Every Local Release

LOCAL BANDS

Antoine Martel, "4 of 5" (out now, self-released, antoinemartel.bandcamp.com): Martel, a Seattle native who's studying music at Montreal's McGill University, isn't exactly forging new territory on this single from the forthcoming Coughdrops in Autumn, but it's nevertheless a pleasantly lilting, sing-songy folk tune. ANDREW GOSPE

Brandon Torres, "Feed My Soul" (out now, self-released, facebook.com/brandontorresmusic): This nearly 21-year-old singer/songwriter encompasses a classic-rock-folky feel with nothing but his guitar and some impressive vocal chops. JOE WILLIAMS

* Foreign Friends, Maps (out now, self-released, foreignfriends.bandcamp.com): This electro-pop duo's second EP release in the past six months finds them broadening their sound—think brooding, new-wave synth pads with the expansive ambition of someone like M83. Maps also includes two effective remixes of standout track "Magnets," one from Seattle producer Futurewife. AG

* Hot Bodies in Motion, Principle A (out now, self-released, hotbodiesinmotion.com): To be sure, Hot Bodies singer Ben Carson absolutely can howl, and he and his bandmates are skilled, nimble musicians. But the true stars here are the songs, skillfully composed three- and four-minute pop tunes dressed up in a blues-and-soul veneer, with just enough grit to balance the band's overwhelming slickness. AG

* Lusine, The Waiting Room (2/19, Ghostly International, lusineweb.com): Jeff McIlwain writes film scores in addition to producing cerebral electronica as Lusine, and his eye for composition shows on his third Ghostly International full-length. The Waiting Room is an intricate, insular release, blending evolving synth textures and jittery IDM beats with live vocals (and, on the excellent opener "Panoramic," live drums) across 10 slow-building tracks. But McIlwain doesn't let fussiness obfuscate his songs; several, including the single "Another Tomorrow" and a cover of Electronic's "Get the Message," are clearly dance-floor-ready. By the arrival of the closer "February," a deep-house cut reminiscent of Axel Willner's work as The Field, McIlwain has veered from chin-scratching to hip-shaking, merging both into a coherent whole. AG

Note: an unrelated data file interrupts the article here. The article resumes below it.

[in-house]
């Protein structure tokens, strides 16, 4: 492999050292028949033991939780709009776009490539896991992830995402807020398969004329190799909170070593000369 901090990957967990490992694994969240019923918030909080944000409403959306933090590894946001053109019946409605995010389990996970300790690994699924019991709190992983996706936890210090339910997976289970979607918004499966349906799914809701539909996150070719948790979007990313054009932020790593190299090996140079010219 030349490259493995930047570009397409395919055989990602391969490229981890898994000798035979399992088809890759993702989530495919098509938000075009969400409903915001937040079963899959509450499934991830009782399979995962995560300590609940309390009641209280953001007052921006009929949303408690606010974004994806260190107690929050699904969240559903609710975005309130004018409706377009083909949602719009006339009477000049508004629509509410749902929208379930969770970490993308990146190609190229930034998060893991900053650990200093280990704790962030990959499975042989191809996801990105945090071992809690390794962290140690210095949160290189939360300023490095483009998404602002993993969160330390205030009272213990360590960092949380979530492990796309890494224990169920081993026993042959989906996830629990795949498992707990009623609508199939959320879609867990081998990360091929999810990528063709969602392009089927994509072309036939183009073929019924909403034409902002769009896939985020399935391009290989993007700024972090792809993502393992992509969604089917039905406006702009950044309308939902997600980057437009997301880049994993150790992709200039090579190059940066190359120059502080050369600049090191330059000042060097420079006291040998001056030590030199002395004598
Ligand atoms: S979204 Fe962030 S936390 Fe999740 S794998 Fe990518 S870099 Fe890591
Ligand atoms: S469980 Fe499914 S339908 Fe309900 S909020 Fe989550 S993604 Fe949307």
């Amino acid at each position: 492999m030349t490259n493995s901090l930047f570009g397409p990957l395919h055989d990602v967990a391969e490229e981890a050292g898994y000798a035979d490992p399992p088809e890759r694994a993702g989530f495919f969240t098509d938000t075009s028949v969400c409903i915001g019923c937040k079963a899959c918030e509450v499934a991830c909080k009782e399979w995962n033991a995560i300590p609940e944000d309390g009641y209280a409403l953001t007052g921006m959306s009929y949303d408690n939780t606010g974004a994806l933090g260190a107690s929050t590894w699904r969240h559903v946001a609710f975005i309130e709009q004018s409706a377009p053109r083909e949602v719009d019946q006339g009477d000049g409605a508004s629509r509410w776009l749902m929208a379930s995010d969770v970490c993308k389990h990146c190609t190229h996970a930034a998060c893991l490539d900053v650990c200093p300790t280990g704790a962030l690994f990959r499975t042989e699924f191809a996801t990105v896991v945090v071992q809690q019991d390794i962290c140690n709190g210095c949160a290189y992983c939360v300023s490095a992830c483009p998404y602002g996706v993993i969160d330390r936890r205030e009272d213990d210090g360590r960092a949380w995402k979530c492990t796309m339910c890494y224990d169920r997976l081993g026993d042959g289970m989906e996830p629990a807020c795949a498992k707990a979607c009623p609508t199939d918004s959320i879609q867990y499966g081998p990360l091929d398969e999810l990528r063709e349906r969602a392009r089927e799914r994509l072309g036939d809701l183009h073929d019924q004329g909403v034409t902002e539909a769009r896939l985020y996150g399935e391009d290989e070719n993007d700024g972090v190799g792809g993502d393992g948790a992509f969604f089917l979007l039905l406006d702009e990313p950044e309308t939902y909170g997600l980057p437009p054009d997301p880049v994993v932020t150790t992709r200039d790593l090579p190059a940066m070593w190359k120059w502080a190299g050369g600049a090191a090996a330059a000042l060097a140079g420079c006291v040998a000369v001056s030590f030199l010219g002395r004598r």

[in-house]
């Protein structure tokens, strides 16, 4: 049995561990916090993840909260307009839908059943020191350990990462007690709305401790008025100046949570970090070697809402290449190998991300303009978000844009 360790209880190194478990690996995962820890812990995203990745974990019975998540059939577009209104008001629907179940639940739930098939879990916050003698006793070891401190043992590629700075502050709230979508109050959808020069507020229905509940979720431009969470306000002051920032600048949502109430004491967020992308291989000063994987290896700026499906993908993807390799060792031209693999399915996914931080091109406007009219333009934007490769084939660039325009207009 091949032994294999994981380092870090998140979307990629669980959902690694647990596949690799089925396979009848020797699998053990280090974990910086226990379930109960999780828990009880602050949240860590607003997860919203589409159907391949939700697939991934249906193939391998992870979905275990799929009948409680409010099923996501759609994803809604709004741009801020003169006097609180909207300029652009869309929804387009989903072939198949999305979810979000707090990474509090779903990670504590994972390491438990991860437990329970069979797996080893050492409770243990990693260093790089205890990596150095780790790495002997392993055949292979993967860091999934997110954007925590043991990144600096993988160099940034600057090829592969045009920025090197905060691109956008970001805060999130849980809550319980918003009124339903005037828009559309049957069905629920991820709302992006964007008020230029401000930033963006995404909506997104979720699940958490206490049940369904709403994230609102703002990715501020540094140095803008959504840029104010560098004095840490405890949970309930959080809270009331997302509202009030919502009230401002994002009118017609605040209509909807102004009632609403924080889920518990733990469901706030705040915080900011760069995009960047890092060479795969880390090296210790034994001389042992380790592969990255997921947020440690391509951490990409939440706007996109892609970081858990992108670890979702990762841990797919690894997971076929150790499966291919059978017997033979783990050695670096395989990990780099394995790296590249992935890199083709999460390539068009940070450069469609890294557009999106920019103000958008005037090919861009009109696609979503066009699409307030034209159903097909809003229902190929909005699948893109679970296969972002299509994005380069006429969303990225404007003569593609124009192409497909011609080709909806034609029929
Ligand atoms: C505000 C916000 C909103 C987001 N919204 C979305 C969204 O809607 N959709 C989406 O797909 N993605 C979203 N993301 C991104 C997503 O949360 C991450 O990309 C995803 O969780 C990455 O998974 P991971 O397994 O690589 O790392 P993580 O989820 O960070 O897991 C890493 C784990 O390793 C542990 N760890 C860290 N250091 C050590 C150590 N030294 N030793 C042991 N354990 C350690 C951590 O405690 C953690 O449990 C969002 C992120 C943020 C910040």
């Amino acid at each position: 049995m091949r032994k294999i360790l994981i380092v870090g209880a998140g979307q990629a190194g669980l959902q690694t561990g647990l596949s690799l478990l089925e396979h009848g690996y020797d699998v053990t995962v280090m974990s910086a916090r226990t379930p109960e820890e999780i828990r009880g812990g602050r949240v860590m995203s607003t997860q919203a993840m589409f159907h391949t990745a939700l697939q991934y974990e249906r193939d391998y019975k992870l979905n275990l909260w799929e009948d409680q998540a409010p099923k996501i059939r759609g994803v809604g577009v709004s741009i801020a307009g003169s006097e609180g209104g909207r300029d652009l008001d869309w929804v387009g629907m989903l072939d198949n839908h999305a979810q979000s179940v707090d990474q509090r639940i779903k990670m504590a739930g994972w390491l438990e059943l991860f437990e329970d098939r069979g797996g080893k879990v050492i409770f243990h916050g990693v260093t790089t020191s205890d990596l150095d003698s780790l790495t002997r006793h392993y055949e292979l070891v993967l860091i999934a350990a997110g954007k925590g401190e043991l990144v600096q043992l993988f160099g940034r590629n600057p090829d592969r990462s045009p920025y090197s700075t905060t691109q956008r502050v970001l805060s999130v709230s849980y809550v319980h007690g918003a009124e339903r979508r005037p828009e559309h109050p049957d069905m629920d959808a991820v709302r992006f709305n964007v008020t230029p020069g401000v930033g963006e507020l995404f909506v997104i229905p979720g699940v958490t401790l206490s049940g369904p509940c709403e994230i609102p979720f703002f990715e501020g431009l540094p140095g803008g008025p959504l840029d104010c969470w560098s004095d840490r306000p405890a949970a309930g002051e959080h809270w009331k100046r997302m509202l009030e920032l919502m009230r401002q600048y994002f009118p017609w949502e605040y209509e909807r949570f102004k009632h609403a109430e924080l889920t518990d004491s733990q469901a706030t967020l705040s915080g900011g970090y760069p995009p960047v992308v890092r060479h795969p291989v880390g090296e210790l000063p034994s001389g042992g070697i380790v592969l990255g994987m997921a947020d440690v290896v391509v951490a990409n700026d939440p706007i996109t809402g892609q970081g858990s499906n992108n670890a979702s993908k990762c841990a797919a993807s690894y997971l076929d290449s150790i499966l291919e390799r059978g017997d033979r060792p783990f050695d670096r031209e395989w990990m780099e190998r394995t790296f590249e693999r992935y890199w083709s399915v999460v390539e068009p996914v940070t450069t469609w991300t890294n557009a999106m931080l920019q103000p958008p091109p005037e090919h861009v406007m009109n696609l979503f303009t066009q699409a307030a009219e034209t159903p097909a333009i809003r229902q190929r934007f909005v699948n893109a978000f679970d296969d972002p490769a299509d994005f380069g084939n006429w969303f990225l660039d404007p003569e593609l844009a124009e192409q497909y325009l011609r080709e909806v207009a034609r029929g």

Plateau, Everything Was Sweet (out now, self-released, plateauseattle.bandcamp.com): Garage-poppers love Big Star almost as much as they love the '90s. CHRIS KORNELIS

* The Redwood Plan, Green Light Go (2/15 Fish the Cat Records, theredwoodplan.com): The second album from this new-wave quartet finds the band blasting through high-energy electro-pop with nary a rest in sight. Singer/keyboardist Lesli Wood's buoyant melodies dance above the band's staccato guitar lines and electronic drums and her husband Larry Brady's melodic bass patterns, giving the record a bouncy immediacy akin to new wave's punk undercurrents. DAVE LAKE (Fri., Feb. 15, Neumos)

* The Soft Hills, Chromatisms (out now, Tapete Records, thesofthills.com): This quartet's latest pays as much attention to the songs' gorgeous textures as to their pop melodies, zigzagging across styles from shoegazer to Beatles-y pop in a haunting, dreamlike meditation. DL

Wild Wants, We Are Committed to Excellence! (2/13, self-released, wildwants.bandcamp.com): The new solo project of former Western Haunts bassist Derrick Wright is wildly different from his old band's folk/shoegaze hybrid. Here, Wright deals in ramshackle indie-pop tunes, his winsome, clever lyrics meshing nicely with the record's homespun production. AG

music@seattleweekly.com

 
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